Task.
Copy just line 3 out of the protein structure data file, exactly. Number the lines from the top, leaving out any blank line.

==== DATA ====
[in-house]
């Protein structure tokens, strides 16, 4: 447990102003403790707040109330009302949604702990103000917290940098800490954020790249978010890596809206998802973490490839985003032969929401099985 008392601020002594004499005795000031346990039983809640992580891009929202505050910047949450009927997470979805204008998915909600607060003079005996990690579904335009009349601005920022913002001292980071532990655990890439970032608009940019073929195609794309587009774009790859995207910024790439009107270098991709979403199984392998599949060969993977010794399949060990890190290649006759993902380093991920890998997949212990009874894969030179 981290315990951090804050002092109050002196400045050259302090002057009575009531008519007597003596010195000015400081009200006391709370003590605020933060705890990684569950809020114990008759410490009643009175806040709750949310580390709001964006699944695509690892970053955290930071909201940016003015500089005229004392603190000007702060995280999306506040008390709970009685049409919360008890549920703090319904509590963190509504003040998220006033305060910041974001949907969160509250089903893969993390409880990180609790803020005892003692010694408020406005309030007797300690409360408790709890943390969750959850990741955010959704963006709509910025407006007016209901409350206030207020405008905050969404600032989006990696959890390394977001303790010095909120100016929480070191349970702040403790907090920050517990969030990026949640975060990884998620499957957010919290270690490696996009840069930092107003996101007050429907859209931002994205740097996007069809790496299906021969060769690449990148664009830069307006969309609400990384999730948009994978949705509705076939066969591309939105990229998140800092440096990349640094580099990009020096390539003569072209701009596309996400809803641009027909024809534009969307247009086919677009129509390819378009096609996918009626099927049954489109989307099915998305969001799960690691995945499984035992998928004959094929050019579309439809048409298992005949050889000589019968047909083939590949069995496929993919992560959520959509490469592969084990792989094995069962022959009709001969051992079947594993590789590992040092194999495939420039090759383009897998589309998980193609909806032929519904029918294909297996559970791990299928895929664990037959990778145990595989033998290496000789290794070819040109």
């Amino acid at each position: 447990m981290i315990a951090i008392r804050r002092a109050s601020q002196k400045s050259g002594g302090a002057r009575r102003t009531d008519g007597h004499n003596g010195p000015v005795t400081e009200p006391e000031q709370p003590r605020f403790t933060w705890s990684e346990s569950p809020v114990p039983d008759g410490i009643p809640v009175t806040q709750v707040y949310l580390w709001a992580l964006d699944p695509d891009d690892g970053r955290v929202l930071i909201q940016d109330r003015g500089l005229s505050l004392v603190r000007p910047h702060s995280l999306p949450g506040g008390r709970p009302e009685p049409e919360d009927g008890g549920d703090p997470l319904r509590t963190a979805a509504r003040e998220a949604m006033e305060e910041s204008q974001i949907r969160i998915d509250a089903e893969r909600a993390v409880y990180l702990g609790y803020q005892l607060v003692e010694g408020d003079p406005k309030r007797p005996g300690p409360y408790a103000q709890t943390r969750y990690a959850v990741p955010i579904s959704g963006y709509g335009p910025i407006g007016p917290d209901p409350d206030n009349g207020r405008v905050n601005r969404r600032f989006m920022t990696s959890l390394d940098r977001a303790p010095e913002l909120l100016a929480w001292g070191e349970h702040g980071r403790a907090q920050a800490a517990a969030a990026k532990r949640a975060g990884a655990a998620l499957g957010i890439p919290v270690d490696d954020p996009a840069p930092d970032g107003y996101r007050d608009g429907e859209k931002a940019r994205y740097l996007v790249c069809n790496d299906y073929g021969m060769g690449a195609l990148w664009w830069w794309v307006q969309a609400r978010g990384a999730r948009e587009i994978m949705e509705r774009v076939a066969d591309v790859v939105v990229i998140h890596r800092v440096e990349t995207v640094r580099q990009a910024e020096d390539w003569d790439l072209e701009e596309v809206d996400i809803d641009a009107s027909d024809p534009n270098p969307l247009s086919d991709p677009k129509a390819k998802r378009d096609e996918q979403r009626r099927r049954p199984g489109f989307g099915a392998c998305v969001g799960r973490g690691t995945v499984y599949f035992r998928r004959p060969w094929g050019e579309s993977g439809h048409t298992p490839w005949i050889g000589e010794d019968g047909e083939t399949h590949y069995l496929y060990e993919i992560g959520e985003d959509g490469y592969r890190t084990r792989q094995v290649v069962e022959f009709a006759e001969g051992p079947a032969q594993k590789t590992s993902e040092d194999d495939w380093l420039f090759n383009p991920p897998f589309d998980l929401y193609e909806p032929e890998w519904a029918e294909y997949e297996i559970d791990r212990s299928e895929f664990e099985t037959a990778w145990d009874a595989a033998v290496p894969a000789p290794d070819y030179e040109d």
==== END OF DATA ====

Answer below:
């Amino acid at each position: 447990m981290i315990a951090i008392r804050r002092a109050s601020q002196k400045s050259g002594g302090a002057r009575r102003t009531d008519g007597h004499n003596g010195p000015v005795t400081e009200p006391e000031q709370p003590r605020f403790t933060w705890s990684e346990s569950p809020v114990p039983d008759g410490i009643p809640v009175t806040q709750v707040y949310l580390w709001a992580l964006d699944p695509d891009d690892g970053r955290v929202l930071i909201q940016d109330r003015g500089l005229s505050l004392v603190r000007p910047h702060s995280l999306p949450g506040g008390r709970p009302e009685p049409e919360d009927g008890g549920d703090p997470l319904r509590t963190a979805a509504r003040e998220a949604m006033e305060e910041s204008q974001i949907r969160i998915d509250a089903e893969r909600a993390v409880y990180l702990g609790y803020q005892l607060v003692e010694g408020d003079p406005k309030r007797p005996g300690p409360y408790a103000q709890t943390r969750y990690a959850v990741p955010i579904s959704g963006y709509g335009p910025i407006g007016p917290d209901p409350d206030n009349g207020r405008v905050n601005r969404r600032f989006m920022t990696s959890l390394d940098r977001a303790p010095e913002l909120l100016a929480w001292g070191e349970h702040g980071r403790a907090q920050a800490a517990a969030a990026k532990r949640a975060g990884a655990a998620l499957g957010i890439p919290v270690d490696d954020p996009a840069p930092d970032g107003y996101r007050d608009g429907e859209k931002a940019r994205y740097l996007v790249c069809n790496d299906y073929g021969m060769g690449a195609l990148w664009w830069w794309v307006q969309a609400r978010g990384a999730r948009e587009i994978m949705e509705r774009v076939a066969d591309v790859v939105v990229i998140h890596r800092v440096e990349t995207v640094r580099q990009a910024e020096d390539w003569d790439l072209e701009e596309v809206d996400i809803d641009a009107s027909d024809p534009n270098p969307l247009s086919d991709p677009k129509a390819k998802r378009d096609e996918q979403r009626r099927r049954p199984g489109f989307g099915a392998c998305v969001g799960r973490g690691t995945v499984y599949f035992r998928r004959p060969w094929g050019e579309s993977g439809h048409t298992p490839w005949i050889g000589e010794d019968g047909e083939t399949h590949y069995l496929y060990e993919i992560g959520e985003d959509g490469y592969r890190t084990r792989q094995v290649v069962e022959f009709a006759e001969g051992p079947a032969q594993k590789t590992s993902e040092d194999d495939w380093l420039f090759n383009p991920p897998f589309d998980l929401y193609e909806p032929e890998w519904a029918e294909y997949e297996i559970d791990r212990s299928e895929f664990e099985t037959a990778w145990d009874a595989a033998v290496p894969a000789p290794d070819y030179e040109d």